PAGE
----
Fifty years ago, the United States was still recovering from the assassination of John F. Kennedy. President Lyndon Johnson began to build his vision of a “Great Society.” Young men burned their draft cards as the Vietnam War escalated. The Civil Rights Act was passed but segregation was still the rule in much of the country and race riots ripped through New York, Philadelphia and Chicago. The Beatles led a British Invasion of popular music. The most popular TV show was the western Bonanza. 1964 is considered the beginning of “the Sixties,” a tumultuous era of political, social, and cultural upheaval in the country.
Here’s a brief look back at the year 1964
The first report on Smoking and Health was released by Surgeon General Terry Luther on January 11. The report concluded that smoking causes lung cancer.
On January 3, Arizona Senator Barry Goldwater (nicknamed Mr. Conservative) announces his candidacy for president of the United States. Though he was defeated in a landslide in November, Goldwater’s campaign begins a conservative revolution in the Republican Party that still affects and shapes the GOP and American politics today.
The Beatles appeared on the Ed Sullivan Show on February 9, starting the “British Invasion” of popular music. 73 million people, 34% of the American population, watched that appearance. By April, the top five songs on Billboard’s Top 40 were all Beatles songs.
On February 26, one day after he defeated Sonny Liston in one of boxing’s biggest upsets, Cassius Clay declares that he has joined the nation of Islam and changed his name to Muhammad Ali.
Pop Tarts were unleashed on the American public on March 1. Kellogg’s toaster pastry came in four flavors: strawberry, blueberry, apple-currant, and brown sugar cinnamon.
Question: Long-running game show debuted on March 30 on NBC.
Answer: What is Jeopardy!?
The show’s theme song Think! (originally written as a lullaby for his son) earned creator Merv Griffin over 70 million dollars in royalties.
Sidney Poitier becomes the first African-American man to win an Academy Award for best actor on April 13 for his role in Lilies of the Field.
The Mustang was introduced on April 17 at the World’s Fair in New York City. The muscle car was an immediate success—Ford took orders for 22,000 that day and sold a total of 418,812 that year.
President Johnson outlines his vision for a “Great Society” in his speech at the University of Michigan commencement ceremony on May 22. While many of the programs established during his term of office are still in use, including food stamps, Head Start, Medicare and Medicaid, the opposition to his social agenda has been just as enduring.
After North Vietnamese patrol boats attack the U.S.S. Maddox in the international waters of the Gulf of Tonkin, Congress passes the Tonkin Gulf Resolution on August 7, giving President Johnson congressional approval for all future actions regarding the war. This allows Johnson to launch full-scale war against North Vietnam without a formal declaration of war from Congress.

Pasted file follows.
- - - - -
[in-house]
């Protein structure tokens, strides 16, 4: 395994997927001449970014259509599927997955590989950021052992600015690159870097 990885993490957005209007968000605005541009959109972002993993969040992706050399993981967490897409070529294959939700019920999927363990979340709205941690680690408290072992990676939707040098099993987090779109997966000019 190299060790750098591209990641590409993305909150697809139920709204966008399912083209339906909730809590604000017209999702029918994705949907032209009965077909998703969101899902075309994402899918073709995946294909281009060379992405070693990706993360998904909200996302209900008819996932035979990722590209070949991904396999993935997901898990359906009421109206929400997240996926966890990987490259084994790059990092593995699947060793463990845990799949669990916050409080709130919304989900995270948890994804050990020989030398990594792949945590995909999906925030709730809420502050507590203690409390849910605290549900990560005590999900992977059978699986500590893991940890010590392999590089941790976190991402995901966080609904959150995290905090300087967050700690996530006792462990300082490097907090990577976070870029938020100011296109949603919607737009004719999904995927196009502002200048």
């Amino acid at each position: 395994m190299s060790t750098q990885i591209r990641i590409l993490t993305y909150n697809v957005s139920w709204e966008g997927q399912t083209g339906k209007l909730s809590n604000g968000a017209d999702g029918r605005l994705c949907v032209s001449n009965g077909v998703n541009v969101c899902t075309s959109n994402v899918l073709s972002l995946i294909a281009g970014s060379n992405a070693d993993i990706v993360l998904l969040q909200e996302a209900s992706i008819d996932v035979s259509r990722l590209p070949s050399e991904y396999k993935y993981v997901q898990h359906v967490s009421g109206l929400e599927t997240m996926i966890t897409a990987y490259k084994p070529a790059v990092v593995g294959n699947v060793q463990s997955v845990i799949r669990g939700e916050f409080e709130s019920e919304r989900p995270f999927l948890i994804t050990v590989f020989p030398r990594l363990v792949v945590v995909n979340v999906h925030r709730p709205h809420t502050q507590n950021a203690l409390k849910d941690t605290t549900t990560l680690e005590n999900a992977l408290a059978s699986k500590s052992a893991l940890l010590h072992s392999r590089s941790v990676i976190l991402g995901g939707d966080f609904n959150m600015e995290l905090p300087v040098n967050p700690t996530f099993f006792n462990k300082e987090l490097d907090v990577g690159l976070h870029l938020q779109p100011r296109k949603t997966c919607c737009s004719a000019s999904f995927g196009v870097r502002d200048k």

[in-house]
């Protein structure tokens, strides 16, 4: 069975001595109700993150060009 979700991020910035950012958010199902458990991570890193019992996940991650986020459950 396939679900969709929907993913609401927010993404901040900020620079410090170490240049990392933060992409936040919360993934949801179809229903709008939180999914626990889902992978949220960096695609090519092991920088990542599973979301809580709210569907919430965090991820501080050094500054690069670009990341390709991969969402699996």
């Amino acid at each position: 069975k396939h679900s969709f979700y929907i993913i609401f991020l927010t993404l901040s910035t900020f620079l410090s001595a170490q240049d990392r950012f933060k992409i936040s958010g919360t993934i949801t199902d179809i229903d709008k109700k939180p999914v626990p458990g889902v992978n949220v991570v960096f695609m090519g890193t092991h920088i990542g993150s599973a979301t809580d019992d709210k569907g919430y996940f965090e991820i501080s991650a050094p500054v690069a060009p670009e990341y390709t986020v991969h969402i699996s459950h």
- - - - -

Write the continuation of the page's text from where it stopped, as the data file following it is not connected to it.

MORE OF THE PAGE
June 21, one day after the first Freedom Summer volunteers arrive in Mississippi, three of the civil rights workers are arrested and held for several hours. The three disappear after their late night release. Forty-four days later, the bodies are discovered buried in an earthen dam.
On July 2, President Johnson signs the Civil Rights Act of 1964, prohibiting discrimination on the basis of race, color, religion, sex or national origin in employment and ending segregation in public places.
“I Get Around” by the Beach Boys reaches the top of the Billboard charts on July 4. The British Invasion would end the surf music craze, but by moving away from their original surf rock style, the Beach Boys would become the main American competition to the Beatles
On July 16, a black teenager is shot and killed by a white off-duty police officer in Harlem. Two days later, peaceful demonstrations break into violence and the rioting lasts for six days.
The Free Speech Movement is born in Berkeley, California. On October 1, student activists giving out information on racial discrimination are told by university administrators to keep political activities off campus. Feeling their first amendment rights have been violated, thousands of students protest for two days. Demonstrations continue for months.
Martin Luther King is awarded the Nobel Peace Prize on October 14. At age 35, he is the youngest recipient ever.
According to the Oxford English Dictionary, 363 words were first cited in 1964, including dork, braless, skank, ninja and pizza face.
All this and so much more happened in the year 1964. For more information, check out these books and websites:
American Decades: 1960-1969 (This is a series; we have a volume for every decade beginning with 1900-1909. These are a great resource for all kinds of information about the era.)
Tonkin Gulf Crisis
http://www.history.navy.mil/faqs/faq120-1.htm—The U.S. Navy’s account of the incident that led to the escalation of the Vietnam War
Letters, photographs and other documents from the Civil Rights Digital Library at the University of Georgia.
And you can find books on The Beatles, The Beach Boys, Sidney Poitier, Martin Luther King, Barry Goldwater, and any of the other topics mentioned above in the library catalog.